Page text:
In this Little Kids’ Book Club post #9 we are taking a break from stories that focus on doing, and we turn to thinking. Teaching our children to be patient and reflective is difficult in this iWorld. "Waiting" is the perfect place to start.
"Waiting", written and illustrated by Kevin Henkes, is about 5 toys quietly sitting on a windowsill just……. waiting.
Surprisingly they’re not waiting for someone to come and play with them. Instead the 5 figurines wait for the changing seasons. They wait for one another to come and go, observing the unexpected. “One day a cat with patches joins them….she didn’t seem to be waiting for anything in particular.” When the cat with patches, a nesting doll, unpacks 4 smaller cats, they are all surprised and happy. Now 10 toys line up on the windowsill and wait together.
Invite your first or second grader to read this calming book aloud to younger siblings. The sentences are short and simple yet there’s enough left to the imagination to entice the emerging reader
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Read and Explore
Questions to ask your children...NOT all in one sitting. Kids love to hear the same book over and over. Ask just a couple of ?s from the list each time you read "Waiting."
- What do all the friends in the windowsill have in common? (They’re all animals and toys)
- Why is the owl waiting for the moon? (Owls are “nocturnal”, or active at night when the moon can be seen.)
- What is another word for wind, or movement of air? ( Breeze. The bear’s kite will fly if there is wind or a steady breeze.)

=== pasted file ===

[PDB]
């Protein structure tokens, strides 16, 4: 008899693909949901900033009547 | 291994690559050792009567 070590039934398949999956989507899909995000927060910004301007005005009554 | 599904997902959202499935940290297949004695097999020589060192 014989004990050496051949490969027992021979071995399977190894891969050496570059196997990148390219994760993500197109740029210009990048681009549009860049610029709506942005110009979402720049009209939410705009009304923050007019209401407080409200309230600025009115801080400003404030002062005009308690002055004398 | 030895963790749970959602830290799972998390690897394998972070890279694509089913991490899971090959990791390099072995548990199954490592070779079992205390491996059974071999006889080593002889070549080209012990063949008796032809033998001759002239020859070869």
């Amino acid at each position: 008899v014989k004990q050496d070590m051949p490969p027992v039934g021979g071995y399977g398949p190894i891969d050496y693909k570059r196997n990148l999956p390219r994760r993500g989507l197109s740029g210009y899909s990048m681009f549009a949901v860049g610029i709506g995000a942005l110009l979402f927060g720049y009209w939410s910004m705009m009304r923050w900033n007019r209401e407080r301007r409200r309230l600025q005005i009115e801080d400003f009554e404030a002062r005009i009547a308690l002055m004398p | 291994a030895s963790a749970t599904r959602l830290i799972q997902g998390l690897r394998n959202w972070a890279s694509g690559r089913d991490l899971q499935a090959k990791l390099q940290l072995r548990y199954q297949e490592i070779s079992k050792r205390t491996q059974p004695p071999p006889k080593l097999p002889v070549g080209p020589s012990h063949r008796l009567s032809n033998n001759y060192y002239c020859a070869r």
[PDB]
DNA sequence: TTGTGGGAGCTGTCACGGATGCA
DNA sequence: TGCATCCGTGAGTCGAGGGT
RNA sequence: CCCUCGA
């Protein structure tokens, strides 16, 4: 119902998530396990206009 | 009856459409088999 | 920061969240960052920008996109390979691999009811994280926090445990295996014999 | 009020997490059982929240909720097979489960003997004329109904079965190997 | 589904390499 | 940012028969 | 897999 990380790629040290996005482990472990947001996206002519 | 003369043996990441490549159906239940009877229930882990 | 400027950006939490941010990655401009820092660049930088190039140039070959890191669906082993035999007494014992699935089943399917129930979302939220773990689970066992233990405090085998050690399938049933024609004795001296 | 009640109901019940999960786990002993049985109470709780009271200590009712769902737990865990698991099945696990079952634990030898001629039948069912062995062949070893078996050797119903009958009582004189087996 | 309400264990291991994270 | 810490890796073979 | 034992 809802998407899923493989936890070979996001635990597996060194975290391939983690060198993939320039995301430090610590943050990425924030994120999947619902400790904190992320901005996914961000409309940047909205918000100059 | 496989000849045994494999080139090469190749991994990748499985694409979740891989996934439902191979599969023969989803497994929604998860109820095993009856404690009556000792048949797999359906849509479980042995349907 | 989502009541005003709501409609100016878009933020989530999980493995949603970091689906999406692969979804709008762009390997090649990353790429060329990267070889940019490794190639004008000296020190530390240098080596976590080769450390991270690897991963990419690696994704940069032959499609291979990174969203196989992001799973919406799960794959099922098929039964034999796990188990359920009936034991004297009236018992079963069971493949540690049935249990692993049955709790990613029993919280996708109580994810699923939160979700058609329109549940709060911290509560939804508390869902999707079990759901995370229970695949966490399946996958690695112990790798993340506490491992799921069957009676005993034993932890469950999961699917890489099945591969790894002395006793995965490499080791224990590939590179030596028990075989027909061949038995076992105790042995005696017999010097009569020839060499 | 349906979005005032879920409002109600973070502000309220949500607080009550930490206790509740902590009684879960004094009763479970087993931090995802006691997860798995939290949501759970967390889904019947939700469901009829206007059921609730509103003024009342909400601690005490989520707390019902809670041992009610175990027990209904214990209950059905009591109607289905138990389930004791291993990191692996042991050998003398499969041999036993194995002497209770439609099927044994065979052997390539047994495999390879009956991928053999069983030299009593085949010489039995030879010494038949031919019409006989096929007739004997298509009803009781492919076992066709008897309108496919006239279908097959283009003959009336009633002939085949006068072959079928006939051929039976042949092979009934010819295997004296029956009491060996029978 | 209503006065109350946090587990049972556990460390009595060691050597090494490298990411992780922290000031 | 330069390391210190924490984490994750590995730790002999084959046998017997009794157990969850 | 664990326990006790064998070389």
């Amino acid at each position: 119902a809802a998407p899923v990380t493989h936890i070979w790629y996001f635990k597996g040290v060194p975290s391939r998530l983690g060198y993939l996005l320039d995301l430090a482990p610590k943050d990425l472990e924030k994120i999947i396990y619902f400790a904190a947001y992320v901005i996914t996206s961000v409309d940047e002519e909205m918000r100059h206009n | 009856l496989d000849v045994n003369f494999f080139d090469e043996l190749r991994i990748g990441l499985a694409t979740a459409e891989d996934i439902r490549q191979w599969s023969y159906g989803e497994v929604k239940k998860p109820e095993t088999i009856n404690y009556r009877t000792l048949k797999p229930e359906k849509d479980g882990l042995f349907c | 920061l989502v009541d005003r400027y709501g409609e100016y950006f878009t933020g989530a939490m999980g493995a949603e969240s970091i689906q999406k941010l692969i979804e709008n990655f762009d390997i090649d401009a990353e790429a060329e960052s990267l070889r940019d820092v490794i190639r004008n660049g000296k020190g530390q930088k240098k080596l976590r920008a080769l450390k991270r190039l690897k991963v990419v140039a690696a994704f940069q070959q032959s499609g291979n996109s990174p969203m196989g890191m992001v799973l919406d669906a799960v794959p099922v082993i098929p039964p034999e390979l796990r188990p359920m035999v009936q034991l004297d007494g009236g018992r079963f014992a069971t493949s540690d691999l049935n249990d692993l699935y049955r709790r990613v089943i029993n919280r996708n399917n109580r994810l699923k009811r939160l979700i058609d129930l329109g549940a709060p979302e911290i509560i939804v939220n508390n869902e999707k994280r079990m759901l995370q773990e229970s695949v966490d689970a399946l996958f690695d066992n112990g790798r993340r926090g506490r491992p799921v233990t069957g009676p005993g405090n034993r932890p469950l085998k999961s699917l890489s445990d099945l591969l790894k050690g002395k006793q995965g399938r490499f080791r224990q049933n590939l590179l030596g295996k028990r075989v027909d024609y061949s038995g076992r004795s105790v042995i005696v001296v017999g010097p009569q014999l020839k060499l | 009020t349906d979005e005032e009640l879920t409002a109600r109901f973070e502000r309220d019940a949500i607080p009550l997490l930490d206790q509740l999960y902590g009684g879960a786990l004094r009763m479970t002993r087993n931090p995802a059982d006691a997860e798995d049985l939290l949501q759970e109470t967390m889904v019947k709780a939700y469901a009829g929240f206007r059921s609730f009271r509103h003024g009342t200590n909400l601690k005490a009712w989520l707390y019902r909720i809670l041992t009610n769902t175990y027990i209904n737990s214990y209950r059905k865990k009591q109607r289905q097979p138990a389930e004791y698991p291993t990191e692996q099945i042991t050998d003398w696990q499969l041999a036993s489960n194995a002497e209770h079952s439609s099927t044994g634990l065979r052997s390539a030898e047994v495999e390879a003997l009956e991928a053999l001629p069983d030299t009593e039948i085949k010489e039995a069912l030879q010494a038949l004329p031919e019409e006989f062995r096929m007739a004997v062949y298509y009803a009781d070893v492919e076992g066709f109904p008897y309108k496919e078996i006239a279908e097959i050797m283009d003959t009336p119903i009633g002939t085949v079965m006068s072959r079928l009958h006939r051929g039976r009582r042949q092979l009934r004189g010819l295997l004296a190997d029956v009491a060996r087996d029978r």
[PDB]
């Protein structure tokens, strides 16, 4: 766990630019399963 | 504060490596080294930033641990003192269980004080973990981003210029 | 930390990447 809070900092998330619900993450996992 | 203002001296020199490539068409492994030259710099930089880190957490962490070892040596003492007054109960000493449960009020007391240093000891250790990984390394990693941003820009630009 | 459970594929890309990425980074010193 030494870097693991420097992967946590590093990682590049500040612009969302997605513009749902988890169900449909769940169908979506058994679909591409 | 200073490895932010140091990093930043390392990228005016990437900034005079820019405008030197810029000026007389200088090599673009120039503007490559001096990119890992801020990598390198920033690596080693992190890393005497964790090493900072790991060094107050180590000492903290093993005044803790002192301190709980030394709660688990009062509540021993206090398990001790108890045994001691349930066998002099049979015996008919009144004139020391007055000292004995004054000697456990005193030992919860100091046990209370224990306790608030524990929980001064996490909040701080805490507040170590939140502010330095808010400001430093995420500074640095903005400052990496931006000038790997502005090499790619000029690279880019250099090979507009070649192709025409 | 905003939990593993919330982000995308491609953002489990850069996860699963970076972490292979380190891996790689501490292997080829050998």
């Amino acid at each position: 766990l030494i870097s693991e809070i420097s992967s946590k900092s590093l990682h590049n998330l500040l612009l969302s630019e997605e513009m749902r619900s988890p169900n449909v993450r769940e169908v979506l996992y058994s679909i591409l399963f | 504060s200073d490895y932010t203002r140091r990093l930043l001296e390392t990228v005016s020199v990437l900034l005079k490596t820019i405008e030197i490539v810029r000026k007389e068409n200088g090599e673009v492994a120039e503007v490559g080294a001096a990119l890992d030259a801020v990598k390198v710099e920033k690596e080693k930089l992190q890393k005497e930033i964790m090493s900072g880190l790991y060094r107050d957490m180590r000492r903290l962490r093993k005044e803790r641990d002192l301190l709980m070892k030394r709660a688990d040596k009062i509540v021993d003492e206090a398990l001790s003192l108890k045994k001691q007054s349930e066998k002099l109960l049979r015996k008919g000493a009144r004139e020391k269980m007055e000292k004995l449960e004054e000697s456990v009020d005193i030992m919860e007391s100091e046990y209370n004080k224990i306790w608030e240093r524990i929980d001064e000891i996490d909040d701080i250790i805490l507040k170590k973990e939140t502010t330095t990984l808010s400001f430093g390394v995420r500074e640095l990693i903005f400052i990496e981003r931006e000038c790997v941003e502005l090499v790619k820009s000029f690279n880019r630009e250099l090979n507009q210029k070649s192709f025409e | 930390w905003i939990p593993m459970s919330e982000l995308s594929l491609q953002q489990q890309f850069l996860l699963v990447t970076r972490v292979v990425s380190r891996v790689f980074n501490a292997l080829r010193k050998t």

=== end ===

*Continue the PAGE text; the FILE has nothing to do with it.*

- The puppy is waiting for snow. Where do you think the puppy lives? (Open ended. Someplace cold like Minnesota vs. warm like Texas)
- If you were one of the toys on the windowsill, which one would you be? Why?
- “Sometimes one or the other of them went away, but he or she always came back” Where do you think they went and for how long? (Open ended. Perhaps a child in the house played with them.)
- Why did the visitor “from far away” leave and never return? (The elephant fell off the shelf and broke.)
- They see many wonderful and interesting things. After we read this book pick out something wonderful and interesting that YOU see out the window.
- Which season do you think it is when the cat with patches joins them? (CLUE…There is a butterfly and flowers outside; spring or summer.)
- On the last page, how many tails do you see? Count them with your finger.
- Kevin Henkes brings his family together at breakfast reading novels out loud to his wife and children. At last count they were up to 120 books.
- Kevin Henkes said, “I grew up wanting to be an artist”
- Kevin Henkes was a junior in high school when he decided specifically to become a children’s book writer and illustrator. As a rising sophomore in college he flew to NYC from Wisconsin with a portfolio of ideas and sold his first title.
- Kevin Henkes has received many honors for his books including the Caldecott Medal and the Newbery Medal.
The Marshmallow Test looks at a child’s ability to delay gratification or WAIT, for a preferred reward. Watch and laugh!
- Nesting dolls similar to the “cat with patches”, date back to China in 1000AD, yet are most often associated with Russian nesting dolls. Send away for blanks and paint your own.
If your little one is struggling to learn the ABCs or had trouble reading by the end of first grade, be sure to get our list of 5 RED FLAGS pointing to Dyslexia.
Caryl Frankenberger & Julie E. Janson
In the Little Kids' Book Club #3 we reviewed "Going Lobstering" and interviewed the author Jerry Pallotta. He shared an inside story about how he and Rob Bolster chose the colors for the different lobster bouy illustrations. We recently found yet another creative way to use a lobster bouy. Don't forget to email us your children's ideas too!